Someone shared this in the Mind Brighton and London Marathons Facebook group and I don’t think there’s anything I needed to hear more right now as I try and quiet my brain from telling me I’m not capable of running my first marathon.
This is for all of us who are doubting ourselves as we enter the marathon taper.
All of us who are dealing with niggles, old and new, wondering how the hell we’re gonna get round the course next Sunday (or the one after if you’re running London).
For all of us who, like me, for the past 15 weeks, have been, and still are, battling equal measures of excitement and terror at what lies ahead, just read this…
Right now you are already in or are about to enter the taper for the marathon. Perhaps you’re new to this running craze, perhaps you’ve been at this for literally a life time. For some of you this is your first marathon, for others, a long-overdue welcome back to an experience that very few races can match.
You’ve been following your training plan to the best of your ability. You’ve ran mile after mile discovering places so close to your own home that you never even knew existed. Your washing basket filled with sports gear at an alarming rate.
You ran in the cold. You ran in the rain. You ran in the warming spring sunshine.
You went out when others stayed home. You were out running so early on a Sunday morning, whilst others simply pulled the covers over their heads.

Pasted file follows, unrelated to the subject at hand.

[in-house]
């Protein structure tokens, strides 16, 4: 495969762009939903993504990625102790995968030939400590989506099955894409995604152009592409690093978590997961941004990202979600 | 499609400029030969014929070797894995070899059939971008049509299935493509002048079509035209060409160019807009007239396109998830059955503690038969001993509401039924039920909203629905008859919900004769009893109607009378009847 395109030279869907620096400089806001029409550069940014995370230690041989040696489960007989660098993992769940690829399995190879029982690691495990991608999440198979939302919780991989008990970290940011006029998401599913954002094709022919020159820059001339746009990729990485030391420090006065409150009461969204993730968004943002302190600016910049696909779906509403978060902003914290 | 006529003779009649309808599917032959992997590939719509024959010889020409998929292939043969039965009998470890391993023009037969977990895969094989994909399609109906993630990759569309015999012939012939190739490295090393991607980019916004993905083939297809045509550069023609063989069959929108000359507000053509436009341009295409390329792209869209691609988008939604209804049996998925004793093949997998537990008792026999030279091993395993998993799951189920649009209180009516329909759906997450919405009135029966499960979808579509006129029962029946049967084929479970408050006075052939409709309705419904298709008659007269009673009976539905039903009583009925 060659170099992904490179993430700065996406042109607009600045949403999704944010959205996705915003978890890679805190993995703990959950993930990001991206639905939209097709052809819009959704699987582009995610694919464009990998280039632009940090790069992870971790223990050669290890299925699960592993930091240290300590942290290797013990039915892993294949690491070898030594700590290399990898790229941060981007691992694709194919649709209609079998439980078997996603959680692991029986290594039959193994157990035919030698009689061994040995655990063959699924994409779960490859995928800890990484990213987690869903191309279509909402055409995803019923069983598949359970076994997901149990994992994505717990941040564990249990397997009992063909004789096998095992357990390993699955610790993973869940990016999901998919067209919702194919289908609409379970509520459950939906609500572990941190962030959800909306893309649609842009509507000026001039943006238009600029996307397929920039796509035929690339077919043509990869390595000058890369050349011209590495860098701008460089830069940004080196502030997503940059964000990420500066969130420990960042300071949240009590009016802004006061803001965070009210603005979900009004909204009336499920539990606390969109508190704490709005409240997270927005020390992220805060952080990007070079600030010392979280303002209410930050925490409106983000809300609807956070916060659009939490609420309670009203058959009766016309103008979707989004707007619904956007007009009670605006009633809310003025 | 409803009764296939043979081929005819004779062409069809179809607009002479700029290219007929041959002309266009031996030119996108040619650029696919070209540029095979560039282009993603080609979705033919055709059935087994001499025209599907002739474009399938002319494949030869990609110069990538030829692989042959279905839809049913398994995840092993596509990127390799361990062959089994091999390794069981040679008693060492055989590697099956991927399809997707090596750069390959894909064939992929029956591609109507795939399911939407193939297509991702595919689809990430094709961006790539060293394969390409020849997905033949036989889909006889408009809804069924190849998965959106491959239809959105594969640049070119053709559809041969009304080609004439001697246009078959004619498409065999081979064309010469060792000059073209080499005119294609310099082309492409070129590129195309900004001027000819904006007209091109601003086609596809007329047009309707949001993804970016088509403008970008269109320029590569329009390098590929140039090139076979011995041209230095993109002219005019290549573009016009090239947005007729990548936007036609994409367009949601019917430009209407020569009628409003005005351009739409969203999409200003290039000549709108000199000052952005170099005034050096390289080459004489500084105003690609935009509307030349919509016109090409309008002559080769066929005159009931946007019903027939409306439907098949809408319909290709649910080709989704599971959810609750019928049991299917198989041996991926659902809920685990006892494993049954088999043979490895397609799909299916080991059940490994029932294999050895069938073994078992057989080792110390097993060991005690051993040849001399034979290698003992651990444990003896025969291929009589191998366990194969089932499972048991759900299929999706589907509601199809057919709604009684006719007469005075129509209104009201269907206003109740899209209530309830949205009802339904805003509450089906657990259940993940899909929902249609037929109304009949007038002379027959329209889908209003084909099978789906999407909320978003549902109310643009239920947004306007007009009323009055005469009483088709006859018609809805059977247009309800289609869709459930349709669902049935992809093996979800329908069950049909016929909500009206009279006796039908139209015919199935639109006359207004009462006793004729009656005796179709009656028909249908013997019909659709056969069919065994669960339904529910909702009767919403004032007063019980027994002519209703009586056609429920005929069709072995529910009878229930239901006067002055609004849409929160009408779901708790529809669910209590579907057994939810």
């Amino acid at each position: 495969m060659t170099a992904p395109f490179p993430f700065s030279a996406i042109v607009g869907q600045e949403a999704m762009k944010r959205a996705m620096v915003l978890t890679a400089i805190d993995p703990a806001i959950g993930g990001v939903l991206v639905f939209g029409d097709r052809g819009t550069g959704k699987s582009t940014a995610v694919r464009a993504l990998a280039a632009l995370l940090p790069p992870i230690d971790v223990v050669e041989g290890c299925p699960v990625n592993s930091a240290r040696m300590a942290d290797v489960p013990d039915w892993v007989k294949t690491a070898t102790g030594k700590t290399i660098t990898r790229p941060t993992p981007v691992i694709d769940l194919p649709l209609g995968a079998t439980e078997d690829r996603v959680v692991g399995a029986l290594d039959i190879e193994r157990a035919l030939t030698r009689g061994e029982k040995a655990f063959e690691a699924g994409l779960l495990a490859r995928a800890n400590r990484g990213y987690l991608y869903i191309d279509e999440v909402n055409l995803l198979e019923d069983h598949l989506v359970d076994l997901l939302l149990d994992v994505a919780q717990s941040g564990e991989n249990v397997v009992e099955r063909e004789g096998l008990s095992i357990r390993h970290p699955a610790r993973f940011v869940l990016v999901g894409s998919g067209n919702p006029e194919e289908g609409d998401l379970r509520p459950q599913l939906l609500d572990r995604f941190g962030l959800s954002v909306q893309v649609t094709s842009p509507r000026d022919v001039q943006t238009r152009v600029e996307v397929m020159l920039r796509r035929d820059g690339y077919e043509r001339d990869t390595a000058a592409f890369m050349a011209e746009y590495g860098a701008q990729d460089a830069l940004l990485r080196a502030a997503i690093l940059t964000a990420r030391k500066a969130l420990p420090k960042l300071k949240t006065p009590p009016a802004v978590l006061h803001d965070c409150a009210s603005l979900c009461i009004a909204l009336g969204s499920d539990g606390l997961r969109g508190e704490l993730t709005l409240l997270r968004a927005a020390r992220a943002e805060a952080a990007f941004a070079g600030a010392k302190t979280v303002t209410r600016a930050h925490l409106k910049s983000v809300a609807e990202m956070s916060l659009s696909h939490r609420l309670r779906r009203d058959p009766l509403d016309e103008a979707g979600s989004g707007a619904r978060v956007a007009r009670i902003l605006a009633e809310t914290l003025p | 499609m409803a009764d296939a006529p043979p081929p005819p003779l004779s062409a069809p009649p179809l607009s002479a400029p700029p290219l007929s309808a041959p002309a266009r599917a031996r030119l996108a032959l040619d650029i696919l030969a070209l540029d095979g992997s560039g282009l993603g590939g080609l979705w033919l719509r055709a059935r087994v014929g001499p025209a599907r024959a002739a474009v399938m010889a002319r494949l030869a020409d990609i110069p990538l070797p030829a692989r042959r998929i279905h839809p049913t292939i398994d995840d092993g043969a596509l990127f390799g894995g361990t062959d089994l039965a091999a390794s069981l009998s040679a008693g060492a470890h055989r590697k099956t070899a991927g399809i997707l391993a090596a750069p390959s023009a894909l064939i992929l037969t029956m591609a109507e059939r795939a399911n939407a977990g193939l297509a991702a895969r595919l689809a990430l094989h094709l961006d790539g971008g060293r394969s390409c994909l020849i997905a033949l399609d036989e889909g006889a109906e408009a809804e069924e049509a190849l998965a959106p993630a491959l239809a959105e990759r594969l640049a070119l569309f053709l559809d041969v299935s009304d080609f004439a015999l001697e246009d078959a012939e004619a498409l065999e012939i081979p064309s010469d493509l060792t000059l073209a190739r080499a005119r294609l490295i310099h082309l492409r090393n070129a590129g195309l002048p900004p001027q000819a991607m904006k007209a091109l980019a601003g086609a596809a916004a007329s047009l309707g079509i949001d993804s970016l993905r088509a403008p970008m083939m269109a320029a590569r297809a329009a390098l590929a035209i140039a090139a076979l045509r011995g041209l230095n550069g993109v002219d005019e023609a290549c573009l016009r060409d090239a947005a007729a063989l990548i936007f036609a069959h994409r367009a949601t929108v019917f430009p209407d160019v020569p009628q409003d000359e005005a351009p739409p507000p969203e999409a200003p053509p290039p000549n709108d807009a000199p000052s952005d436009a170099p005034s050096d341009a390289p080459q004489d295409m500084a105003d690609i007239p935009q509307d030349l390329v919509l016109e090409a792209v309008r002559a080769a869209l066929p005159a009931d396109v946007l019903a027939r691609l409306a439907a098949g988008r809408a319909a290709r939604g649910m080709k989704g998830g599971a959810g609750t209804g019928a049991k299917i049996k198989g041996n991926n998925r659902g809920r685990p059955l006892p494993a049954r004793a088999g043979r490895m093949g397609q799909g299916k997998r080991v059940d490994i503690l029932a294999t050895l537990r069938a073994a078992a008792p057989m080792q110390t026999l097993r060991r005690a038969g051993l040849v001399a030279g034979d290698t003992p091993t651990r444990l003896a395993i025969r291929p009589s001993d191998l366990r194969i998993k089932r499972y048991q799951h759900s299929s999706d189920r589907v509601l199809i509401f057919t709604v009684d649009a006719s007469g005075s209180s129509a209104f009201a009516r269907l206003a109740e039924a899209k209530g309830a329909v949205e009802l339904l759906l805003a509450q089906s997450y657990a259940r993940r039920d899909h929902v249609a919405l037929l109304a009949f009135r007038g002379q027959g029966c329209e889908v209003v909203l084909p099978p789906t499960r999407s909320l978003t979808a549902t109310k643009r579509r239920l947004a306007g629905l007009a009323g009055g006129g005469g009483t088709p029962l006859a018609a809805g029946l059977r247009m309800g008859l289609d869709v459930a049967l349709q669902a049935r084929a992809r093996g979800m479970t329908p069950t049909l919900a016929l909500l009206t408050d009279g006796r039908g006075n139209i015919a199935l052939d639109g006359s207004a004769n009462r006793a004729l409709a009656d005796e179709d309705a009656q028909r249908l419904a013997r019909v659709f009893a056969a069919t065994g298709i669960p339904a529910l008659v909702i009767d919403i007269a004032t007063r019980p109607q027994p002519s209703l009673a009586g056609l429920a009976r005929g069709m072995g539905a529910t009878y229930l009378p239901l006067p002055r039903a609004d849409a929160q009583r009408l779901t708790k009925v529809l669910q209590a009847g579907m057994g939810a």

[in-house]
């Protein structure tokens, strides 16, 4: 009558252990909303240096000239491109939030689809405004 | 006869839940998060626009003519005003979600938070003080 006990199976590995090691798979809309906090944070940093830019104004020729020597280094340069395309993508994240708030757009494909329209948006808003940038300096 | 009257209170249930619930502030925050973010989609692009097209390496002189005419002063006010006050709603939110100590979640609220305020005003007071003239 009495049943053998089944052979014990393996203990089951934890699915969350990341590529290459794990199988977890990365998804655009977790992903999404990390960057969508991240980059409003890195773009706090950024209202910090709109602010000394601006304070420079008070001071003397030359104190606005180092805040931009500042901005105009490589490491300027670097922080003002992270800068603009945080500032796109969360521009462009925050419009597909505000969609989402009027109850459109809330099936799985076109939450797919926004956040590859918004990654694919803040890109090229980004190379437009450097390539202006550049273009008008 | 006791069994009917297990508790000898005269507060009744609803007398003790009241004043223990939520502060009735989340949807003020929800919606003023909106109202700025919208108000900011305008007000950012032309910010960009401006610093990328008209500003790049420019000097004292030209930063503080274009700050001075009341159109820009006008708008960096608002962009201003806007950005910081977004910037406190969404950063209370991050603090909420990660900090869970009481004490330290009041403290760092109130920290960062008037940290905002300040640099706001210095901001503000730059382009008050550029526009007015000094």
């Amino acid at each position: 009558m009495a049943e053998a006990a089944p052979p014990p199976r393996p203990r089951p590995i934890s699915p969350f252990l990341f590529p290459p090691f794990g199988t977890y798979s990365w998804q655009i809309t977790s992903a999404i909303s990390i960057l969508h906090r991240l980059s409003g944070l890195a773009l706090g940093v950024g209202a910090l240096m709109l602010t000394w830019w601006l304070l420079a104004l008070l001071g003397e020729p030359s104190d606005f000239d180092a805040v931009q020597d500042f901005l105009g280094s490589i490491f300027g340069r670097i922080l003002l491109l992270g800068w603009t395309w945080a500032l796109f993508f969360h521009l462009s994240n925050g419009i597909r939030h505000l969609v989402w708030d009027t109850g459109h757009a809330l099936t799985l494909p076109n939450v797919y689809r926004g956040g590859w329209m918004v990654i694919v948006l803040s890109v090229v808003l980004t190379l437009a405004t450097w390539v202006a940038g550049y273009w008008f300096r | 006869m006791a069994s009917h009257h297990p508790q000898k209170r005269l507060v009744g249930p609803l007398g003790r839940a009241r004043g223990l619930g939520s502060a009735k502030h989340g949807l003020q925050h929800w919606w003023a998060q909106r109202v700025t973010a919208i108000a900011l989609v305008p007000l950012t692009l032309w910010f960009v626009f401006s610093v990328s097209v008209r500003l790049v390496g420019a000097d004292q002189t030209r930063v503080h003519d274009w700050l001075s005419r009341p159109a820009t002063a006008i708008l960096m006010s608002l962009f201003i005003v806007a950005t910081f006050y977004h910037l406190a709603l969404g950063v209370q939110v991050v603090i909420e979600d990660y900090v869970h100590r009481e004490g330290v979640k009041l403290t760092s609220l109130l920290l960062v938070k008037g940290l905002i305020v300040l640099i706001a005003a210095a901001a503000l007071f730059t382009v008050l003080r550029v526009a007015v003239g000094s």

The time that used to be filled with your feet pounding those streets relentlessly will soon be replaced by silent muscles, taking their final, well-earned rest. While this taper is something your body desperately needs, your mind cast off to the background for so very long, will start to speak to you.
It won’t be pretty.
It will bring up thoughts of doubt, pain, hunger, thirst, failure, and loss. It will give you reasons why you aren’t ready. It will try and make one last stand to stop you, because your brain doesn’t know what the body already does. Your body knows the truth:
You are ready.
Your brain won’t believe it. It will use the taper to convince you that this is foolish – that there is too much that can go wrong.
You are ready.
Finishing a marathon is never an accident. It’s the result of dedication, focus, hard work, and belief that all those long runs will be worth it. It comes from that first long run where you wondered, “How will I ever be ready?” to the last long run where you smiled to yourself with one mile to go…knowing that you’d found the answer.
It is worth it. Now that you’re at the taper, you know it will be worth it. The workload becomes less. The body winds up and prepares, and you just need to quiet your worried mind. Not easy, but you can do it.
You are ready.
You will make your way over to the start line feeling more nervous than you have in a long time but smile because the day you have waited for so VERY long is finally here. The volume of people on that start line will simply take your breath away.
You’ll see people in fancy dress outfits, you’ll see charity runners so proud of what they are about to accomplish, you’ll see serious athletes in pure focus.
The countdown will happen, the race will start and you will eventually shuffle over the start line. You’ll stop thinking about the marathon, because you’re now racing it!
The voices, the cowbells, and the relentless clapping will give you a hero’s sendoff and you won’t be able to wipe the smile off your face. If it’s your first marathon then you will run the first mile too quickly. Everybody does.